What about the way children are portrayed in films and the media in general? 

In last year's Beau Père we were shown a 29-year-old man succumbing to the repeated sexual advances of his 14-year-old stepdaughter. The suggestion, made over and over, is that children are sexual. That is the message in those blue jeans ads where not only Brooke Shields but many models under 16 have been used. The Lolita syndrome seems to have captivated the American public. 

What is the allure of children? 

An ad for toiletries that appeared in Seventeen and other publications in 1977 showed a girl of about 7 made up to look like Marilyn Monroe, clutching a stuffed animal. The caption read, "Innocence is sexier than you think." Since sexual expression often is related to dominance and submission, the younger the child, the more attractive she is. Children are trusting, passive and less resistant. Recently a New York modeling agent was quoted as saying, "What is most sellable now is a real seductive baby face." 

Aren't you reading more into these ads than is really there? 

The effect on 99 percent of us is to subtly implant in our minds that little girls are sexy and available. To the 1 percent who may be sexually aroused by children, this is a direct turn-on.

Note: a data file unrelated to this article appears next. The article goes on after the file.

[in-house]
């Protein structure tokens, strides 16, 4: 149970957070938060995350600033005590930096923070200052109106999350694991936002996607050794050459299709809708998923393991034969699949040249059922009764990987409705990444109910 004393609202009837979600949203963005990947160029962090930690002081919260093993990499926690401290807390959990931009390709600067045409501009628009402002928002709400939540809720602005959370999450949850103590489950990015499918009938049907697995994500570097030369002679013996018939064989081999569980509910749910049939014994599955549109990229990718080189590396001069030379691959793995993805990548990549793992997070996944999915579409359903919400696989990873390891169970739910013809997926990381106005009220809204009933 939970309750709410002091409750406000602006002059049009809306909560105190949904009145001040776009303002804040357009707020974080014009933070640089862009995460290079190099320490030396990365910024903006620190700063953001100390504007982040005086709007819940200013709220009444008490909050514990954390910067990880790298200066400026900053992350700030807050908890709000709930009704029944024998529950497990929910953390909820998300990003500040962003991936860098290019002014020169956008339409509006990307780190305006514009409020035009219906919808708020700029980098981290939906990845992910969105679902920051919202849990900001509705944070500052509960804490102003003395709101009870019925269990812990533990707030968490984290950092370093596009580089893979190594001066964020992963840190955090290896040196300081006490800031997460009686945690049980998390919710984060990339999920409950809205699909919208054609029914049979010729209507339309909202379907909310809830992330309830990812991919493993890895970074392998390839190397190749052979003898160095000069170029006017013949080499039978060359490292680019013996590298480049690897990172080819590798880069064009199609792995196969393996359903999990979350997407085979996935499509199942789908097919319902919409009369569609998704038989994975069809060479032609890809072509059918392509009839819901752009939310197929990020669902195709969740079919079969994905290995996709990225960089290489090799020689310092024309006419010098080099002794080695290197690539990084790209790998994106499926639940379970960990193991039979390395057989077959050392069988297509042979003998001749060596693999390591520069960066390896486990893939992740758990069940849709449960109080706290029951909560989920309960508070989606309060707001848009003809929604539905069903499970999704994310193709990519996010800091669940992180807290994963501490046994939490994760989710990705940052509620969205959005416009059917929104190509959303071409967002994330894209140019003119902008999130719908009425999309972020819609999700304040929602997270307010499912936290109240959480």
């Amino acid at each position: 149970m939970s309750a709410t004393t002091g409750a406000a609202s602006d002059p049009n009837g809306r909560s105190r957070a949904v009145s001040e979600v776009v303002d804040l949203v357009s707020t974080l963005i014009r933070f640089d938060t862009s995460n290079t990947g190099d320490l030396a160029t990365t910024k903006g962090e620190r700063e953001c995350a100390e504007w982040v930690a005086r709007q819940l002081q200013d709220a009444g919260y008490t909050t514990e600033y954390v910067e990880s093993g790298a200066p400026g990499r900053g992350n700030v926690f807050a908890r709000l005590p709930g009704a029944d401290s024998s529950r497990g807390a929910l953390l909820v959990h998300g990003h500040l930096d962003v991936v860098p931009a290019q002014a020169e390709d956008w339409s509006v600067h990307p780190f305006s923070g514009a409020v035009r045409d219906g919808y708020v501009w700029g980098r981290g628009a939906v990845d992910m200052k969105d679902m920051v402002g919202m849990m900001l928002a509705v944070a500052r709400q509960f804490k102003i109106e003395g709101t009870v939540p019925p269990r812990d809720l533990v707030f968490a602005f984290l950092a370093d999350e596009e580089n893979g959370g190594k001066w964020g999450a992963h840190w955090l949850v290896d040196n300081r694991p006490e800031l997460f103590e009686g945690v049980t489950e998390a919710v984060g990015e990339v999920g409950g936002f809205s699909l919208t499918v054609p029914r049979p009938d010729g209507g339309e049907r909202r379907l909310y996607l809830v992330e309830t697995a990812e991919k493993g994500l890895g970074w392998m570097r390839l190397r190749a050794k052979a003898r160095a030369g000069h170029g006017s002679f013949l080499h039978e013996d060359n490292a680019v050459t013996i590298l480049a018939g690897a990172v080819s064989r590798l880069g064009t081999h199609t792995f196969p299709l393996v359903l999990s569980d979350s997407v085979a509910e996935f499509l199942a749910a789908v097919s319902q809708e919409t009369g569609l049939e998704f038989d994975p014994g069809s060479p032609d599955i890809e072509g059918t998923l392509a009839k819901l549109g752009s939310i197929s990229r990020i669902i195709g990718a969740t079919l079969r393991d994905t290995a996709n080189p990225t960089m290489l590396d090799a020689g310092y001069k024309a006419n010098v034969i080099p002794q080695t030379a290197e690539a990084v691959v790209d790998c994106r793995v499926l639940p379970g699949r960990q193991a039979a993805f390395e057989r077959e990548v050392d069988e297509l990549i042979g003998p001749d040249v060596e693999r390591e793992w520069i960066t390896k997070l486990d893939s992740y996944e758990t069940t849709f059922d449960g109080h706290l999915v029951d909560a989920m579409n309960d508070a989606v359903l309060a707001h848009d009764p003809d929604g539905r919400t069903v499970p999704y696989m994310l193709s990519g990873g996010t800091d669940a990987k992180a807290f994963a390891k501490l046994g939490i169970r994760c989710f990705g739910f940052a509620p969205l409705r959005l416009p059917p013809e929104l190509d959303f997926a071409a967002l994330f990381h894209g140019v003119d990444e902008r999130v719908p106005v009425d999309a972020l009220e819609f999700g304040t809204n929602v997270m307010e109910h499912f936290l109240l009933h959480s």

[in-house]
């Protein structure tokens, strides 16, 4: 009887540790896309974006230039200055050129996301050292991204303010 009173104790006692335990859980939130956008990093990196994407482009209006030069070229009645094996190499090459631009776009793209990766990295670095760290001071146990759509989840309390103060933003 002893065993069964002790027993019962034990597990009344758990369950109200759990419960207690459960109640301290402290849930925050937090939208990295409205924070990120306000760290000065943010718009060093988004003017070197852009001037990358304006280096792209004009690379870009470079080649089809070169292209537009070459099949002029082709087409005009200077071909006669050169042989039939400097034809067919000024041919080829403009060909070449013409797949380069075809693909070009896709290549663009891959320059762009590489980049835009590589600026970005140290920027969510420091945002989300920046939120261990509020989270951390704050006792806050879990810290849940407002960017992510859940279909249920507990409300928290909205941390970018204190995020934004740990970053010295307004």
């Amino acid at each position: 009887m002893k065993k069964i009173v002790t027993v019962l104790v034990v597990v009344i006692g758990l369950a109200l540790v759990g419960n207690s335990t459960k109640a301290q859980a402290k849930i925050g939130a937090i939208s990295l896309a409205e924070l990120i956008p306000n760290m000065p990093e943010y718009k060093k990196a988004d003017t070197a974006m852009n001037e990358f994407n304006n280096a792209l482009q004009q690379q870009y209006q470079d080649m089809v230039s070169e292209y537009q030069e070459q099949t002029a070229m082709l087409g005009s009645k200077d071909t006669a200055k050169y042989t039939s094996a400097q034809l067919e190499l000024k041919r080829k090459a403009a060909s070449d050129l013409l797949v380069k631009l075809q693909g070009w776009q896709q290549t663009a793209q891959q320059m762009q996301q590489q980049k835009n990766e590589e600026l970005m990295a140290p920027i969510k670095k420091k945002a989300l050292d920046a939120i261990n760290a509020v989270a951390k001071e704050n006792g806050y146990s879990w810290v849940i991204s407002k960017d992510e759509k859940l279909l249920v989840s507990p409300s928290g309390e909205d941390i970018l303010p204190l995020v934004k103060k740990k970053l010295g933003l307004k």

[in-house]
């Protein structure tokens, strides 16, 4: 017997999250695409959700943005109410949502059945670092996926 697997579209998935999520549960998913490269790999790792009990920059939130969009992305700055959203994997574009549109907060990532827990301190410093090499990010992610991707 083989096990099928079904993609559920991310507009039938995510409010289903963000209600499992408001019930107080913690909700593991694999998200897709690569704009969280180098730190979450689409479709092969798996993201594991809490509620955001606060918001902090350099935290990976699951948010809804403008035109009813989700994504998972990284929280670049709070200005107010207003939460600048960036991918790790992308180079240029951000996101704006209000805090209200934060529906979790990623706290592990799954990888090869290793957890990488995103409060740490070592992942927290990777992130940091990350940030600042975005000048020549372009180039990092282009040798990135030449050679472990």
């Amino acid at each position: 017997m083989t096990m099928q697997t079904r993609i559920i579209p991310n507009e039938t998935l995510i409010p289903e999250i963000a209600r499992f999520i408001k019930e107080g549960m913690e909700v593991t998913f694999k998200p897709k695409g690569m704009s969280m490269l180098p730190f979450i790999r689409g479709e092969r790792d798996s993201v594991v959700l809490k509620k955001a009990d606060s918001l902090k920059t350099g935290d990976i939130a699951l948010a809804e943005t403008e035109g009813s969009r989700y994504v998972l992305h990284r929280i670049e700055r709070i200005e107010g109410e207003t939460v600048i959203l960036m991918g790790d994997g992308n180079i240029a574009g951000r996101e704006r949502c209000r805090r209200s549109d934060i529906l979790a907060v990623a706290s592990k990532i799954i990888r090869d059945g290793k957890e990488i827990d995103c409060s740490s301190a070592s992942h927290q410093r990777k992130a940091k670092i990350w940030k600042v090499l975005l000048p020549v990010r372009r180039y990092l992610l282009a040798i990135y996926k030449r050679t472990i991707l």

Is this a new phenomenon? 

Historically, girls have always been pushed into selling their bodies, whether legitimately through marriage or illegitimately through prostitution. Among the Greeks and Romans, sexual use of children was rampant. The Talmud recommended that a daughter be given in marriage between the ages of 12 and 12½, but according to certain interpretations of the Bible, betrothal of a child far under that age was legitimized by the act of sexual intercourse. 

Are children more vulnerable today? 

I suspect there's more exploitation now than 30 years ago because of the swing toward sexual liberation. It's been estimated by the American Humane Society that 1.2 million kids a year are used in the child porn and prostitution rackets. Movies like Butterfly, in which Pia Zadora plays a 17-year-old who looks 11, give men permission to act out their sexual inclinations and fantasies. There are more flesh magazines—a Canadian publication called Rustler just published nude pictures ofBrooke Shields at 10—and there are even beauty pageants featuring girls as young as 3. 

How widespread is child molestation? 

In the early '50s a Kinsey study of 4,441 predominantly urban, affluent, college-educated women revealed that 24 percent of them had had a sexual encounter—anything from sexual advances to exhibitionism to fondling and beyond—with a male adult before the age of 13. University of New Hampshire researcher David Finkelhor, in a 1978 survey of 796 college students, found that 9 percent of boys have some similar sexual experience with an adult before age 16. 

Who are the offenders?